By the time Svendsen died, at 81 in May 2011, the Donkey Sanctuary had grown into a $50-million-per-year organization operating donkey outpatient hospitals in 29 nations.
“Location, location, location”
Peaceful Valley Donkey Rescue, with annual income of $4.2 million and $2.5 million in assets, is not nearly that big.
But, emulating Svendsen, Mark and Amy Meyers have demonstrated what can be done for donkeys through the combination of aggressive fundraising with attractive locations, a flair for marketing and winning good publicity, and––especially––relentless economic ambition.
Conversely, if the secret of success in real estate is “location, location, location,” Wild Burro Rescue started out behind the eight ball and ended up on 140 acres in the middle of nowhere.
If the secret of success in animal-related fundraising and volunteer recruitment is to be “good people people, as well as good animal people,” the often reclusive Diane Chontos, 63, never had much chance.
Few volunteers, little money, eventually no hoof-trimming
Wild Burro Rescue tended to attract only a handful of volunteers at a time, not nearly enough to even keep up with basic animal care and maintenance on the 140-acre sanctuary property, a former high desert hunting ranch.
An initial investment of under $350,000, Diane Chontos guesstimated, could have paid off the sanctuary mortgage, paid for drilling a reliable well, brought in adequate electricity, added barns enough to give all of the burros shelter, if they chose to use it, and renovated buildings already on the property that could accommodate visiting volunteers.
Many other California sanctuaries raise $350,000 in a couple of months, taking advantage of proximity to Hollywood and the Silicon Valley.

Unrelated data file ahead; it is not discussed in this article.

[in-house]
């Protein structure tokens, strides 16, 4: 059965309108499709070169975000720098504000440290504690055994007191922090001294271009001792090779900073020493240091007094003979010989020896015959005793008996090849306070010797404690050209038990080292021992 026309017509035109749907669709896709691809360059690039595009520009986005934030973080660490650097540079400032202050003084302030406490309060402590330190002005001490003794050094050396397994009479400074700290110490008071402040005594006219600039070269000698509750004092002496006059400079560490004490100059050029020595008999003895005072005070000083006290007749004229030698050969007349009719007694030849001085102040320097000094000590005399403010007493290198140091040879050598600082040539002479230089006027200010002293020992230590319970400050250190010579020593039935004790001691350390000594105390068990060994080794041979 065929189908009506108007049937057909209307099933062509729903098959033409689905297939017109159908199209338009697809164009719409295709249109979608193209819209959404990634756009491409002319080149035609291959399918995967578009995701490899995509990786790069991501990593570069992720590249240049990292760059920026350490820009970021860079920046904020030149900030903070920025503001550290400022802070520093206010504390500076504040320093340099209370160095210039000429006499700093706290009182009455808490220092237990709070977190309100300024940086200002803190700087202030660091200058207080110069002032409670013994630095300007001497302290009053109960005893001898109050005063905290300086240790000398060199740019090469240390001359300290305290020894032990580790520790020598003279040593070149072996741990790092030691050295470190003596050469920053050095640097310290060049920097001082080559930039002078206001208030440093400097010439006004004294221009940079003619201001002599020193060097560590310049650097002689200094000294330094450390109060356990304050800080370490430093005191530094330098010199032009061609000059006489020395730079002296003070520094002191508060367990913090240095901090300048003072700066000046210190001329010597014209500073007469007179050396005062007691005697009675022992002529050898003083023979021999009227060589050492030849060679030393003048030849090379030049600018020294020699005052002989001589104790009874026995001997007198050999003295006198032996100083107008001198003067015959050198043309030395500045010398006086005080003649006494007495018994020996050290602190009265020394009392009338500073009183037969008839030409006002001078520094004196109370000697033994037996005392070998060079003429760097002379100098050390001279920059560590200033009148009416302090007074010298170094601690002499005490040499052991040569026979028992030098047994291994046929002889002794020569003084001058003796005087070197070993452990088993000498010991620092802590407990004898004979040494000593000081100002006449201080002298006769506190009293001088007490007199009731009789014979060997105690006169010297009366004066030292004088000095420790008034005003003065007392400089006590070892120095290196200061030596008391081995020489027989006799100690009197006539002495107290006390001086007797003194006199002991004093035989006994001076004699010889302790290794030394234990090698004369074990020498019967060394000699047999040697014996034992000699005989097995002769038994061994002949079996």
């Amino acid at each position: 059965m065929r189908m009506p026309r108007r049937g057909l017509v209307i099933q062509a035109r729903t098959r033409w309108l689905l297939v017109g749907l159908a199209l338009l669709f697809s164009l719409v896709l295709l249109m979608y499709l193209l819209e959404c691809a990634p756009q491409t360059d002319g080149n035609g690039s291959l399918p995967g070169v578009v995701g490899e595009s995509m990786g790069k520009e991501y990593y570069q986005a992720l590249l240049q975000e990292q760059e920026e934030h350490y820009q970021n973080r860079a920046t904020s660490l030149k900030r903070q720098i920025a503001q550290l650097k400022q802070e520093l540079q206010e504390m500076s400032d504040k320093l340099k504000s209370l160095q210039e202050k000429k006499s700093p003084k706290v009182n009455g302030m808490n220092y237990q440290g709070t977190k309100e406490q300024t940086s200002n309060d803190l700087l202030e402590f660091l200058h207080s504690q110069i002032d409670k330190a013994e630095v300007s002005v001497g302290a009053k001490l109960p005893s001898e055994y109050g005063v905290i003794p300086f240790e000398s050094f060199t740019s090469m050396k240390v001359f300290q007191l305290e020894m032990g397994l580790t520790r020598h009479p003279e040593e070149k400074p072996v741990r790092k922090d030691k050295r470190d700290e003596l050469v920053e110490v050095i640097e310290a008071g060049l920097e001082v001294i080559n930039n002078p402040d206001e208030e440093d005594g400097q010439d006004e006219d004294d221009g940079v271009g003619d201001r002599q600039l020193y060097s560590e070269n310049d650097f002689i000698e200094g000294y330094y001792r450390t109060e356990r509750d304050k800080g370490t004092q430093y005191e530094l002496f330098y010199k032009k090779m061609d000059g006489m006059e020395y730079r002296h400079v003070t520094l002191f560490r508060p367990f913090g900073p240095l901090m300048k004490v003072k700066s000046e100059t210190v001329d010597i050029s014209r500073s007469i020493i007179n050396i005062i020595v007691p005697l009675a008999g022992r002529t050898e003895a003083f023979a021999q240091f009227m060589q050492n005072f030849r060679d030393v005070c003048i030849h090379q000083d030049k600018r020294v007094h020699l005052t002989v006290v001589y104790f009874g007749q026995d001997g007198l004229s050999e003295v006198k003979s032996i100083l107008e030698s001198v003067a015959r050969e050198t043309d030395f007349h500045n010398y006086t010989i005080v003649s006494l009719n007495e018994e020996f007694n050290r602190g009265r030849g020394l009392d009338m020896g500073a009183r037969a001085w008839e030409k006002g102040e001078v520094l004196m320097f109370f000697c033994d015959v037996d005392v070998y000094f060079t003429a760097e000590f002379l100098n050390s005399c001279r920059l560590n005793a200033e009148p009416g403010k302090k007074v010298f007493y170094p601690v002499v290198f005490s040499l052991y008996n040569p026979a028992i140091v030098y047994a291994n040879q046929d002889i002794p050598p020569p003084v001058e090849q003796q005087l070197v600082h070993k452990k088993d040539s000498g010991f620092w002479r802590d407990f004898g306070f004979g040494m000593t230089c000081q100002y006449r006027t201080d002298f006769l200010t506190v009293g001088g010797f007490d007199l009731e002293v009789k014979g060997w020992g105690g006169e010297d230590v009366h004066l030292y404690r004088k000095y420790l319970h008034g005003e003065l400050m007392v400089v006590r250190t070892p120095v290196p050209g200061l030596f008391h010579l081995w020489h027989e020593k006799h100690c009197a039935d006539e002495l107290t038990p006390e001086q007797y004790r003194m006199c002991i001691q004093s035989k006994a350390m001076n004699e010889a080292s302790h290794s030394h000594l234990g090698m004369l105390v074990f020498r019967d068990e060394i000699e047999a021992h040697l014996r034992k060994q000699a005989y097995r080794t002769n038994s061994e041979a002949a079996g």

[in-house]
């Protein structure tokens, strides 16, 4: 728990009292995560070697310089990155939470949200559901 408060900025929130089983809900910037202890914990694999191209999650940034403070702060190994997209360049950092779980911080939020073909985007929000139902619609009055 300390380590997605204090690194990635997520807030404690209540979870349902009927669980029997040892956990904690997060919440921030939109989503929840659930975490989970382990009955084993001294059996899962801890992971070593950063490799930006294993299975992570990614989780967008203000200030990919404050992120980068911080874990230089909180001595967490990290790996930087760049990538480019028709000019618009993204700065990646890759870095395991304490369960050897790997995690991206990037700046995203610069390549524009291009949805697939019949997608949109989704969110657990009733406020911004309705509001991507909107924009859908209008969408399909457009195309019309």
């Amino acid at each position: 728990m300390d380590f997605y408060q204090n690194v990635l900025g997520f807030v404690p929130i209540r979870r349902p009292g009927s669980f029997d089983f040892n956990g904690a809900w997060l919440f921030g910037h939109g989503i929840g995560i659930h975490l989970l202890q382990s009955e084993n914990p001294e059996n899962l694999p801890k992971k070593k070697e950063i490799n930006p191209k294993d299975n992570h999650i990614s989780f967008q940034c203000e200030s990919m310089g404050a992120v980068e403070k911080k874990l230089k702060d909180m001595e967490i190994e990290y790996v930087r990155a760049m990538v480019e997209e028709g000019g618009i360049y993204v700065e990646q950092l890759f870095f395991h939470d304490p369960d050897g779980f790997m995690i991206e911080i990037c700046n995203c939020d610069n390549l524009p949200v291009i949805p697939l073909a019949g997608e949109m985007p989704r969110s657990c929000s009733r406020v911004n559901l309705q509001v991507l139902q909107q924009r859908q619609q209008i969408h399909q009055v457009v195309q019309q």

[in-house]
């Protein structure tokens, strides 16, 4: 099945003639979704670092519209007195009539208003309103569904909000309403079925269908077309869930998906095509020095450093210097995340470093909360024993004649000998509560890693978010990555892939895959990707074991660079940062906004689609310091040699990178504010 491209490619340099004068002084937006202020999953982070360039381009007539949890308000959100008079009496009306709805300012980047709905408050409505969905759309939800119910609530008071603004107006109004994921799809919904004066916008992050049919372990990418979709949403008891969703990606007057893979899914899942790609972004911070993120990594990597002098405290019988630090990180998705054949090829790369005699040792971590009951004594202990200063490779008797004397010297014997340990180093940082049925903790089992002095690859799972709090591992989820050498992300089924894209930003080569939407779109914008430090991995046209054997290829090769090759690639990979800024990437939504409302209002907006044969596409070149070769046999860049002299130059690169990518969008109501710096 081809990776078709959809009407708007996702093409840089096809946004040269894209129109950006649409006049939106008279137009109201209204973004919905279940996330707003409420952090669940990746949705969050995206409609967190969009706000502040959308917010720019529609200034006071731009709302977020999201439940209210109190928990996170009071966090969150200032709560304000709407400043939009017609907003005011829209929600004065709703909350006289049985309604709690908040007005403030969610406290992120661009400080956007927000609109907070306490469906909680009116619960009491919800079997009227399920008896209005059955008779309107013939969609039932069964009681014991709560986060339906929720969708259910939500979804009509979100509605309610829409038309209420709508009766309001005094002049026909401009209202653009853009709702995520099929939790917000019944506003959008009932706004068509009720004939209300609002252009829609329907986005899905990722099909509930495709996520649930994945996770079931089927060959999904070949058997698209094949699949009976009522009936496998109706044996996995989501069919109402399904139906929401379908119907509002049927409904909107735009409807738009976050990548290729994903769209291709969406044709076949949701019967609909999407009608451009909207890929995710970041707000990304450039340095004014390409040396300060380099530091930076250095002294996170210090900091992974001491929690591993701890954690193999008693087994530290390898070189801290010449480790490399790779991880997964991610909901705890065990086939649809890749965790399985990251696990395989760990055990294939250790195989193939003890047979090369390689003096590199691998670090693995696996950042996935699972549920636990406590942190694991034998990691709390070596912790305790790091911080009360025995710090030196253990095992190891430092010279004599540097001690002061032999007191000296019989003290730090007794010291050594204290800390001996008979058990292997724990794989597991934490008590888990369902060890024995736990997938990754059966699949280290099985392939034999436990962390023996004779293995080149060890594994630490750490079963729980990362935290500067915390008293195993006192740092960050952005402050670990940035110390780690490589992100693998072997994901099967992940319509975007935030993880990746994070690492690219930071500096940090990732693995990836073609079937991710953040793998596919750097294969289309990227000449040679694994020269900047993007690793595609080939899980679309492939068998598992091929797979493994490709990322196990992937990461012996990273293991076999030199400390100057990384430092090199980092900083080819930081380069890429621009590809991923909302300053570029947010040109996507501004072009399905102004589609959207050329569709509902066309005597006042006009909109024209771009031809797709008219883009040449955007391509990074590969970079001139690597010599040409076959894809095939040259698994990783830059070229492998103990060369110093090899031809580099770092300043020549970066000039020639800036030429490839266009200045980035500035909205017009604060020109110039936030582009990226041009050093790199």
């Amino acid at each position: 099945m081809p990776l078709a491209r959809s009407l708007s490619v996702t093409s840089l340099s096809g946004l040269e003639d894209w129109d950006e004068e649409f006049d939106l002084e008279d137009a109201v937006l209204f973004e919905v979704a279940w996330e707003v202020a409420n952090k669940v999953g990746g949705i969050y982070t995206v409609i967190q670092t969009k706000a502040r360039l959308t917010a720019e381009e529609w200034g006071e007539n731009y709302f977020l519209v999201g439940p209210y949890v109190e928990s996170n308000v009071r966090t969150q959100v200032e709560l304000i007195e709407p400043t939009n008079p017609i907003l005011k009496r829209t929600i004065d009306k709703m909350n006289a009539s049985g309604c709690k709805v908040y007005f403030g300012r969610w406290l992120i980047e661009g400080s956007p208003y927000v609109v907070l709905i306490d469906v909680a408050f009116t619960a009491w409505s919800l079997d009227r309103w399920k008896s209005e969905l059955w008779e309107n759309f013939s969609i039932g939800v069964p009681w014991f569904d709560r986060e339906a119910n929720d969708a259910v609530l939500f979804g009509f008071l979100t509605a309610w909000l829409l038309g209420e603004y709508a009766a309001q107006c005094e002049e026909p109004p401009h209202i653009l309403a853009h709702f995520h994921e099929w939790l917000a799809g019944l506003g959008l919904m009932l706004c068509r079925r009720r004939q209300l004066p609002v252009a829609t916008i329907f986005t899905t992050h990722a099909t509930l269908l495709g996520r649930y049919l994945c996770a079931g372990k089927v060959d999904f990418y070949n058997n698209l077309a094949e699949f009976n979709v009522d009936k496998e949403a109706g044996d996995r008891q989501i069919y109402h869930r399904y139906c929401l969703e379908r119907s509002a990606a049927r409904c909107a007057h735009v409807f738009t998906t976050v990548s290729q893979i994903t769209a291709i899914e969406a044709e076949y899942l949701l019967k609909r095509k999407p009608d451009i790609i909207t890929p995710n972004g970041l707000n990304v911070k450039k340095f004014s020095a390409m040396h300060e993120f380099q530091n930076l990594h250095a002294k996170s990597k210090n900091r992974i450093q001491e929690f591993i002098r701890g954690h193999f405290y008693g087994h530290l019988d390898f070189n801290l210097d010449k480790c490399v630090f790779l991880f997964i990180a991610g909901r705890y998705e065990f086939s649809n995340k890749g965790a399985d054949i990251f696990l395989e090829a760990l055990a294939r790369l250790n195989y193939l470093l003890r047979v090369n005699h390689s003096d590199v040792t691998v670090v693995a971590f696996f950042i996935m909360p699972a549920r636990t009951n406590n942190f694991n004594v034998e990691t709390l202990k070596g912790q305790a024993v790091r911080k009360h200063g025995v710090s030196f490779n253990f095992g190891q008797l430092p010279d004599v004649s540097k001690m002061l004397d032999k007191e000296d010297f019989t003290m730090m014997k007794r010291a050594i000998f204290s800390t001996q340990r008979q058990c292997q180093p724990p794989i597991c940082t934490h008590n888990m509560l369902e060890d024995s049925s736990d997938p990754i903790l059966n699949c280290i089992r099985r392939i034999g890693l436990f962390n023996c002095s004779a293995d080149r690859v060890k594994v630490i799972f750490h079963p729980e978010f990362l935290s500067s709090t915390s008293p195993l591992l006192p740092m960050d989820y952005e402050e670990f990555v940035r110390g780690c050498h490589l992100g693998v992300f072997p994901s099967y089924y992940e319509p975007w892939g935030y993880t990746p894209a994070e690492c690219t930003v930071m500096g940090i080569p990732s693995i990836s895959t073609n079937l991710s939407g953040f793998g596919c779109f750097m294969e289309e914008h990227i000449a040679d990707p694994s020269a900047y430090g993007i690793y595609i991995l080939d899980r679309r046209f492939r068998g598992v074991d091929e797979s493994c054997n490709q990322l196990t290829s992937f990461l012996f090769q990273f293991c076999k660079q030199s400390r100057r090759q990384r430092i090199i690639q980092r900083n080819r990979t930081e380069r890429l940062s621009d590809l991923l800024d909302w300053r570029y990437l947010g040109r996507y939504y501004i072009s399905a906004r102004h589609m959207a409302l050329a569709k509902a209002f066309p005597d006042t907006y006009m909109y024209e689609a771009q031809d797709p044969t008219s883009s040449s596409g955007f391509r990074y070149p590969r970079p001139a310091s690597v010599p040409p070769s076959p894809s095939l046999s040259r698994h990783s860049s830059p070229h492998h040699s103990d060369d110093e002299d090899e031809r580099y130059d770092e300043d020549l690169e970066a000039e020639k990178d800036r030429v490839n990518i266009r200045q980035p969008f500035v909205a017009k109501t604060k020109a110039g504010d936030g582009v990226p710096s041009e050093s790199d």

But even if Diane Chontos had been a good “people person,” Wild Burro Rescue was not only far off the beaten track but almost off any track, four hours from Hollywood, including a last stretch over rough dirt roads, and no closer to anywhere else known for affluence.
The nearest landmark of note is parched Owens Lake, drained during the 1913-1926 century water diversion scandal dramatized by Jack Nicholson in the 1974 film Chinatown.
Over 32 years of operation, 20 years since nonprofit incorporation, Wild Burro Rescue developed a mailing list of about 3,000 names, as of 2016.
Entering into a high-volume direct mail contract with a company Peaceful Valley Donkey Rescue had used years earlier, emphasizing “prospecting” for new donors, Wild Burro Rescue then expanded the mailing list to 13,000 names, according to data filed with Guidestar.org.
Building the list, however, required spending more than 60% of receipts on doing further mailings.
Wild Burro Rescue withdrew from the direct mailing relationship in 2018.
ANIMALS 24-7 had for 16 years received occasional warnings from other sanctuarians, visitors, and former volunteers that Wild Burro Rescue might be on the verge of collapse after moving to the present site,